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  • Ines Wichert

Post-pandemic talent development must mark the end of lift and shift




Lift and shift. That was how most HR departments coped with the impact of COVID on learning and development a little over a year ago. It was understandable.They had little warning and needed to continue L&D delivery. Content previously delivered in person was simply shifted to Zoom calls and webinars. This was particularly the case for leadership development programmes where in-person solutions reigned supreme before the pandemic.


While most content can be moved online and in-person interaction can be recreated to some extent through webinars, online meeting fatigue is making it harder and harder to engage learners. With many spending almost the entire day on conference calls, it’s no surprise that some organisations are restricting its use. Citibank’s CEO recently called for a Zoom-free Friday. Organisations are realising that their initial ‘lift and shift’ response is not a sustainable solution. At the same time, a return to pre-pandemic in-person, analogue training and development solutions is unthinkable.


At an organisational level, the pandemic has accelerated workplace digitalisation by several years as shown in a study of 900 c-level executives and senior managers by McKinsey. Not surprisingly, this acceleration has been largely driven by changes in consumer behaviour and organisations' responses to these changes.


This accelerated digitalisation must now filter through to internal processes in order to find long-term development solutions that engage learners and deliver results.


The challenges of development in a remote world

While not all organisations are ready to embrace a ‘work from anywhere, anytime’ policy, increased working from home is likely here to stay. However, despite home working having clear employee advantages such as increased flexibility, it makes personal development harder.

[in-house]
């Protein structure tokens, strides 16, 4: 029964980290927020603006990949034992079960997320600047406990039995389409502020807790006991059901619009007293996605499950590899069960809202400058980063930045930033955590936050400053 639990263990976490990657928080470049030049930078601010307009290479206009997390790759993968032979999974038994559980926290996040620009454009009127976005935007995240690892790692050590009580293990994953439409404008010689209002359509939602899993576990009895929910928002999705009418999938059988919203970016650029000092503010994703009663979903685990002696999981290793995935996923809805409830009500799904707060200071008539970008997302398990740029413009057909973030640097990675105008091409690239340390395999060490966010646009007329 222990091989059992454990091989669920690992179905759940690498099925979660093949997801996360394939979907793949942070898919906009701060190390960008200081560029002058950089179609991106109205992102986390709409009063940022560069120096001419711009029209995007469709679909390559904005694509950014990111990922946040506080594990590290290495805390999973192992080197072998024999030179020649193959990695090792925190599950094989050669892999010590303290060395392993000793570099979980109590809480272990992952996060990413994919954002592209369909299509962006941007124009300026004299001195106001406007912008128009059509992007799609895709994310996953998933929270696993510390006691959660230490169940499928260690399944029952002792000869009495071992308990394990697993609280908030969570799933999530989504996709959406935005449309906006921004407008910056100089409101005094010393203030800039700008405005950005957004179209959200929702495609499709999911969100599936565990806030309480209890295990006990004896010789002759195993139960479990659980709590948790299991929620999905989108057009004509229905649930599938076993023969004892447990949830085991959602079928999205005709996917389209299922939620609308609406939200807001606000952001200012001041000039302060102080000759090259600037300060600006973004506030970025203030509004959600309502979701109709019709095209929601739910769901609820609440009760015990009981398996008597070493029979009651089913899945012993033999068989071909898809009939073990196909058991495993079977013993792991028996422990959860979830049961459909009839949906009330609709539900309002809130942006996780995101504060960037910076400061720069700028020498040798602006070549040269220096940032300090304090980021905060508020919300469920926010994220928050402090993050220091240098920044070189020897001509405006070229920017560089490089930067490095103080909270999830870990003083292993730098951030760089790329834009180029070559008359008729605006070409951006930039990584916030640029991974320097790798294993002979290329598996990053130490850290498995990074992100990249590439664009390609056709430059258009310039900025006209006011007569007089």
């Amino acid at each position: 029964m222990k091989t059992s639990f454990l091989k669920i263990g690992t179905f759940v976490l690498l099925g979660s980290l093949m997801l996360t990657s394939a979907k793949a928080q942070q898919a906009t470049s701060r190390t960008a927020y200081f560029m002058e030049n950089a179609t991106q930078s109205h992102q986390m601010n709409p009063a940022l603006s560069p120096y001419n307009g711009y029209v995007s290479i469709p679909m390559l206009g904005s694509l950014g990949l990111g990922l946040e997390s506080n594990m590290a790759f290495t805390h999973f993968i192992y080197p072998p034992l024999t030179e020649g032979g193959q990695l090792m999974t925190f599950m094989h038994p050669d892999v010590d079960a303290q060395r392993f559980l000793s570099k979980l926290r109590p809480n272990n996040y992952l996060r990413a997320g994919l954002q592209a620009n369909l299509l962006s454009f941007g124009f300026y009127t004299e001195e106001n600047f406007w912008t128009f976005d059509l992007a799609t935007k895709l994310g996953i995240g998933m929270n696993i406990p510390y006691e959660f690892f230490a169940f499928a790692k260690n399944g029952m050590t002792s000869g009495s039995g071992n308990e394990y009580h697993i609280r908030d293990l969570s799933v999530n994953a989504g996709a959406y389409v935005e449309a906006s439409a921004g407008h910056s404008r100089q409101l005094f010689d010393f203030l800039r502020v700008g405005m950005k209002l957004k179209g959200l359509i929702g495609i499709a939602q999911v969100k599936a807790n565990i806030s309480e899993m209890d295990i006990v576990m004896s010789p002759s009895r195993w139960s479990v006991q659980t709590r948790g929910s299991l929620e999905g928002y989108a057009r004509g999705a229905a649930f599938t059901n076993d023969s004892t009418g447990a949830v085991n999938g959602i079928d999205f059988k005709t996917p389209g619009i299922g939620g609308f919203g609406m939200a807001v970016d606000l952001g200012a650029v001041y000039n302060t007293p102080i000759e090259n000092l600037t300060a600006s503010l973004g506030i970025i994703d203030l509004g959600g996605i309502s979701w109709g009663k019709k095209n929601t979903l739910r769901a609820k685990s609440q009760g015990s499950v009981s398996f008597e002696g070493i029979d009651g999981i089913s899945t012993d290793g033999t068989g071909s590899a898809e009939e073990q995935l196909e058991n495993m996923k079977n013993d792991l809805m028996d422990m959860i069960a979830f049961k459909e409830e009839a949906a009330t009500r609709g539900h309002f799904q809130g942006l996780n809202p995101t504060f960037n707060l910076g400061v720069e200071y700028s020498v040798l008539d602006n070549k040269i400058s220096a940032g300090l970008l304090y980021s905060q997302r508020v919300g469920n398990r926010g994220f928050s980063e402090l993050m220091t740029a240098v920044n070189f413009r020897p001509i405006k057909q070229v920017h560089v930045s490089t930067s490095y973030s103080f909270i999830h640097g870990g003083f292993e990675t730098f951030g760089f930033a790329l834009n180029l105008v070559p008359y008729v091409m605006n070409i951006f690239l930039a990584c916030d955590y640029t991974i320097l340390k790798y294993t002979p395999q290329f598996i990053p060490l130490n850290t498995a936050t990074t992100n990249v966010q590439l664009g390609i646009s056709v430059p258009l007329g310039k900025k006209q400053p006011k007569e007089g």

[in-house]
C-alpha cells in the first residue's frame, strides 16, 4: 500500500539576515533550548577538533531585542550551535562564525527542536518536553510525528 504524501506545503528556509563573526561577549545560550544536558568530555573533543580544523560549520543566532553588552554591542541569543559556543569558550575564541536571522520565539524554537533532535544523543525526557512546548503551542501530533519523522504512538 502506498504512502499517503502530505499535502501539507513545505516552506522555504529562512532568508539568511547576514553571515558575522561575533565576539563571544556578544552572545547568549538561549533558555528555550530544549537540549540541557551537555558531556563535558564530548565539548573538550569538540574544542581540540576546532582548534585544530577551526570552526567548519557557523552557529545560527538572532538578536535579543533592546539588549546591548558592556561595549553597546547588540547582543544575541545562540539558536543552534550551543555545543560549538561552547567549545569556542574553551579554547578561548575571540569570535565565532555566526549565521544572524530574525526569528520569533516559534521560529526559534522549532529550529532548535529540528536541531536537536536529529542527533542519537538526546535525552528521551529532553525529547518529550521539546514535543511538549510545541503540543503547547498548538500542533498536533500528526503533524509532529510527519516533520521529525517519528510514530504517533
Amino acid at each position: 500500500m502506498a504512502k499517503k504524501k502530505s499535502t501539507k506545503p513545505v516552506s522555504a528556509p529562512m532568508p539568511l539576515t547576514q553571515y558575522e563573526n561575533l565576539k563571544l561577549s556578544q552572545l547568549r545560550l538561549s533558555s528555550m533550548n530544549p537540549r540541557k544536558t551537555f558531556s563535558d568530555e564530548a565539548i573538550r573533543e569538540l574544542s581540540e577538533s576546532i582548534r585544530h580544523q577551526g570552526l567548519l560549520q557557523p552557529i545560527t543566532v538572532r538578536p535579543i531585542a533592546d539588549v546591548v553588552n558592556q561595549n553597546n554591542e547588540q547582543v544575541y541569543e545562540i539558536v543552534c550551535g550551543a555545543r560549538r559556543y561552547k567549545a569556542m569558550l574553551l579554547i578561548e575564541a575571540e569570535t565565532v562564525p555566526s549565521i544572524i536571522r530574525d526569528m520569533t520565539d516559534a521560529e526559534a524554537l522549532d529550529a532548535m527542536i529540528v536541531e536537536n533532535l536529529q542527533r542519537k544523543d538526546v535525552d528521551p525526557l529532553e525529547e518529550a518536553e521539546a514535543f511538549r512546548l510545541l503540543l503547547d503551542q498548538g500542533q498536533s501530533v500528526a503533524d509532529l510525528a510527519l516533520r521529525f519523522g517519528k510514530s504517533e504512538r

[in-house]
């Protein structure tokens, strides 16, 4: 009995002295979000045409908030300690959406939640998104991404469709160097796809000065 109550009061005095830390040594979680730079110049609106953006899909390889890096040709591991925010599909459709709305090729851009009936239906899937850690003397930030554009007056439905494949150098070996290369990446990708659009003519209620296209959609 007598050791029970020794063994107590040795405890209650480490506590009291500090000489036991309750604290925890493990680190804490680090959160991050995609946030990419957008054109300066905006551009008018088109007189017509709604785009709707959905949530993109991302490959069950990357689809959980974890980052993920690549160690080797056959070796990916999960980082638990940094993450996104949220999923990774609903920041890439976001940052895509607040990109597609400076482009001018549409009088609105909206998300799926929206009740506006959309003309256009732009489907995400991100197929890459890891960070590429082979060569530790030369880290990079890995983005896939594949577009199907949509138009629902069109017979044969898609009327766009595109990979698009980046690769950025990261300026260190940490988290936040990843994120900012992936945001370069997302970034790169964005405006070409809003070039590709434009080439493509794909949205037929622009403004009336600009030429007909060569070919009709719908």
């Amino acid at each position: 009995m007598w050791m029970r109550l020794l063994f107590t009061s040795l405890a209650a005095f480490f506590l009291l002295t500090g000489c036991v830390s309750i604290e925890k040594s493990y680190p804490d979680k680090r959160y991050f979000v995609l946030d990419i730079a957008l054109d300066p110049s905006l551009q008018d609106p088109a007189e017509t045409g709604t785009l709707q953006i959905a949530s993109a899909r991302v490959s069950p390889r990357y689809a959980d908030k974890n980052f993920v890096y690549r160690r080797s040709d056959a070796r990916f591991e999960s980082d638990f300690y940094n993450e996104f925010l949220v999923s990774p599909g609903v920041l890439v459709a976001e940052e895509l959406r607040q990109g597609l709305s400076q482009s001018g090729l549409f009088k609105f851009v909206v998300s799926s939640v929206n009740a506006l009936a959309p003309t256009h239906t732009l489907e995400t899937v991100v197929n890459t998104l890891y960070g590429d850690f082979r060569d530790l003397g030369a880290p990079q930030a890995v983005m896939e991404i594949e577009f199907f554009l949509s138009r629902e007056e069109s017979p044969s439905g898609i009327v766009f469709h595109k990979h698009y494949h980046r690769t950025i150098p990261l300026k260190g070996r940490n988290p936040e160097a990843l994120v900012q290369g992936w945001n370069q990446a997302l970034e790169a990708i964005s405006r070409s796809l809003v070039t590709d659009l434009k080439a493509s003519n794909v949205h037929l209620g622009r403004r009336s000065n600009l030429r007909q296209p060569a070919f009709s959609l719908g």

Personal development relies on effective development conversations between line managers and team members. These conversations and the actions resulting from them are the cornerstone of personal and professional development. However, even in pre-pandemic times, this process was less than perfect:

  • Development conversations happened infrequently or were hijacked by conversations about operational issues

  • Development objectives were not turned into development actions. A busy day job meant learners and line managers often forgot to follow-up on actions. As long as a PDP (personal development plan) was in place, compliance with HR processes could claim to have been achieved. Unfortunately, little check up on actual development actions took place

  • Development activities often fizzled out as people focused on the pursuit of quarter-end business results

  • Managers did not know how to develop their people beyond suggesting structured e-learning modules